The Matarbari Coal Power Plant in Bangladesh funded by The Japan International Cooperation Agency (JICA) came under fire from civil society organisations this week for alleged unsafe working practices resulting in the death and serious injury of several workers.
Authorities are continuing the construction work of Matarbari coal-fired power plant in Cox’s Bazar despite COVID-19 and risks to 3,000 workers. A strike by workers in April demanding a halt to the project due to COVID-19 fears ended when authorities deployed law enforcers to end the strike.
Matarbari is a densely populated island in Cox’s Bazar in Bangladesh and home to 100,000 people.
Bangladesh is said to be at the mercy of climate change’s rising sea levels and increasingly severe tropical cyclones. In May 2020, Cyclone Ampan caused widespread devastation and forced relocation of some two million people.
“Cyclones like Ampan are a stark reminder of the dangers that Bangladesh faces. It is frustrating that despite COVID-19 and the climate crisis, the Bangladesh government is refusing to rise to the occasion and stop coal plant projects. There needs to be an urgent review of power generation plans and a rapid move towards a just and green recovery,” said Fridays for Future, Bangladesh.
Communities displaced by the development of the coal plant allege that corruption, malpractice, and violations of human rights have occurred concerning land acquisition and relocation processes.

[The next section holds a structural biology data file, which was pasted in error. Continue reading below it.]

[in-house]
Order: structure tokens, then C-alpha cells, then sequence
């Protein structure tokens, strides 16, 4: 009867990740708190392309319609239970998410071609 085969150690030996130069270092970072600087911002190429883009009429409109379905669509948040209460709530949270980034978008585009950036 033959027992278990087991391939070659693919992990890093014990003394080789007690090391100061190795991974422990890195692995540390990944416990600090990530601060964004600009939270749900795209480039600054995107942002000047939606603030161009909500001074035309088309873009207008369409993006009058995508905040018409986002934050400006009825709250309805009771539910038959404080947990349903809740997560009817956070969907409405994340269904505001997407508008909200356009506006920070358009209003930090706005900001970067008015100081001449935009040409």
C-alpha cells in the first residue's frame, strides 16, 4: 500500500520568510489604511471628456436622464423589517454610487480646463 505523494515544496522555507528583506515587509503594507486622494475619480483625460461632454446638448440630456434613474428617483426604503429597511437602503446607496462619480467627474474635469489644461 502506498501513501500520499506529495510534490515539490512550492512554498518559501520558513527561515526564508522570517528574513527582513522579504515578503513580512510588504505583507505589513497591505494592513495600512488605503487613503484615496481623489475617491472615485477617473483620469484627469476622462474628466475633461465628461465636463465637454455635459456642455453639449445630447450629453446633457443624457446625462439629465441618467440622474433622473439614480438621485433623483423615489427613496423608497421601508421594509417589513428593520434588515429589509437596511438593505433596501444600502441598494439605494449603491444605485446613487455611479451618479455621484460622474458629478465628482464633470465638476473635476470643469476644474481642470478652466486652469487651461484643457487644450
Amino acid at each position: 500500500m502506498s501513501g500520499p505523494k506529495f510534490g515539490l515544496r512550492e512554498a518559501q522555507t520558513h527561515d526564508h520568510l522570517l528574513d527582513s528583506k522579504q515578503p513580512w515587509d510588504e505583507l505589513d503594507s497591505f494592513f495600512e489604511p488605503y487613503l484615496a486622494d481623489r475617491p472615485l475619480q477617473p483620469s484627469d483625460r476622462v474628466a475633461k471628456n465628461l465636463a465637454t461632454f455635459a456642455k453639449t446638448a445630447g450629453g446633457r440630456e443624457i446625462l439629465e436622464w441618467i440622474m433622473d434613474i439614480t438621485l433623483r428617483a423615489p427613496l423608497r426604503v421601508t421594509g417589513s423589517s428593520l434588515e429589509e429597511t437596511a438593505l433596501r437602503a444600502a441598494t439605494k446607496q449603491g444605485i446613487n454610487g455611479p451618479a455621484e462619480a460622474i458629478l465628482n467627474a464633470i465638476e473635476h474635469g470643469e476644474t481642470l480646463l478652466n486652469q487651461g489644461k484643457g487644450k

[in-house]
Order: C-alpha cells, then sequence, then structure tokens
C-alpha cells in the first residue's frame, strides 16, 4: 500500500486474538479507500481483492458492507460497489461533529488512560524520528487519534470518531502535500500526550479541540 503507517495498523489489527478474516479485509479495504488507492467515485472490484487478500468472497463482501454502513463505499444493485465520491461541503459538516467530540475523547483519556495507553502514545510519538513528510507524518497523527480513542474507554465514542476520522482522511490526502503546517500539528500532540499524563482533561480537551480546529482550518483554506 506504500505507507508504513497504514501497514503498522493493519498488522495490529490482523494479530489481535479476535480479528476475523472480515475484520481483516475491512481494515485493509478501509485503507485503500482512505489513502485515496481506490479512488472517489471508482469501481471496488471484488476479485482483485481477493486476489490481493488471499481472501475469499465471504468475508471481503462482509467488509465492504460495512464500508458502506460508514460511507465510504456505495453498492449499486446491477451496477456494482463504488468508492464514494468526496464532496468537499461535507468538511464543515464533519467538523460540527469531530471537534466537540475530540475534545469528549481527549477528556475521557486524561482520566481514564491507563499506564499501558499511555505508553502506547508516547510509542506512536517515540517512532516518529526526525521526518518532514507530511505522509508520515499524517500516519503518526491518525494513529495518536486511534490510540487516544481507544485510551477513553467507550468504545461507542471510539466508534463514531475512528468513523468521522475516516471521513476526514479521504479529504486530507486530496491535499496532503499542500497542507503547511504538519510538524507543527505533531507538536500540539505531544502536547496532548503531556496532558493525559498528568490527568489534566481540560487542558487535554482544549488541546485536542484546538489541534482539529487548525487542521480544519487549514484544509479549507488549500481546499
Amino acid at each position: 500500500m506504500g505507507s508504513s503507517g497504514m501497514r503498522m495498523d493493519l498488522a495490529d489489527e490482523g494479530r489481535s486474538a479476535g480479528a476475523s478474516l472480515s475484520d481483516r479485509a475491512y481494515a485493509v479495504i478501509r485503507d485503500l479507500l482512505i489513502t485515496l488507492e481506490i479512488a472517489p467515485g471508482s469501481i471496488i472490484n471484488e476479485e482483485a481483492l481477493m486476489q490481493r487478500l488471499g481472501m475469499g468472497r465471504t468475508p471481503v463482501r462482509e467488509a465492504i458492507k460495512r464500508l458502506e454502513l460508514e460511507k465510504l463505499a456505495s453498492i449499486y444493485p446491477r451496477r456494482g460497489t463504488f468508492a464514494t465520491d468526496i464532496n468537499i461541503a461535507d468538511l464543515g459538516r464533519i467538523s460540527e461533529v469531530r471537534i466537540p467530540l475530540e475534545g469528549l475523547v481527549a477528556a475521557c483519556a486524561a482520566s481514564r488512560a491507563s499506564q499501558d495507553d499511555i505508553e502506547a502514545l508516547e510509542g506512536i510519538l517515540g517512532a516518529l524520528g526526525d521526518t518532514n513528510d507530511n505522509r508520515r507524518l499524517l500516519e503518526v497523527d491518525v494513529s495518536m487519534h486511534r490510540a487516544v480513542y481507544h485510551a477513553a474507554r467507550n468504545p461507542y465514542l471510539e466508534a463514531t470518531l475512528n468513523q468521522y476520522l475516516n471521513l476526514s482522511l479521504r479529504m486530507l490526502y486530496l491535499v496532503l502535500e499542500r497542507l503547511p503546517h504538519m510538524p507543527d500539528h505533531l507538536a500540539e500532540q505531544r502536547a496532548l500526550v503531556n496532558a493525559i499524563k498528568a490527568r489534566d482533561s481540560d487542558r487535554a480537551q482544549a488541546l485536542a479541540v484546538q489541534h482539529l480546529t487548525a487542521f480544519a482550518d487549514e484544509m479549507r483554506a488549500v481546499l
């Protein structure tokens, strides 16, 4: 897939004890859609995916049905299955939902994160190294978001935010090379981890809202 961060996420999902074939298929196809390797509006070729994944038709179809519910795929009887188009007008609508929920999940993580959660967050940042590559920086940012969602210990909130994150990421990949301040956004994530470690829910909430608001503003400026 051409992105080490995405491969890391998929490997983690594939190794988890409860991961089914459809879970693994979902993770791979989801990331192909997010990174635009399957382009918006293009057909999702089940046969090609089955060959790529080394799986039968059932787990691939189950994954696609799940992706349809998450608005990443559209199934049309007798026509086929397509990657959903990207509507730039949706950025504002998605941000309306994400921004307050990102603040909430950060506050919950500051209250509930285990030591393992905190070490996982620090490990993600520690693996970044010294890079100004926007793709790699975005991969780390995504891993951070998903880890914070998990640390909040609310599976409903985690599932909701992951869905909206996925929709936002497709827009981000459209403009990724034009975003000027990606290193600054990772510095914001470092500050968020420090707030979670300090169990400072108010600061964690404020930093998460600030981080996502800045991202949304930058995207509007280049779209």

It is also said that the plant’s development has also contributed to the worsening of floods because of a destruction of water channels for agriculture and water gates, damage of community roads, an increase in traffic accidents, and inflow and accumulation of sediment in surrounding rivers, which has significant adverse impacts on livelihoods of local communities.
Campaigners are calling on JICA to compensate the families of the deceased worker, stop any further work on the project, review funding to overseas coal projects in Bangladesh and stop financing new projects including the proposed Phase 2 of the Matabari coal plant.
“Our condolences go out to the family and friends of the workers affected. It is appalling that the lives of workers are being risked by unsafe working conditions and forcing people to work during a global pandemic,” said a 350.org representative.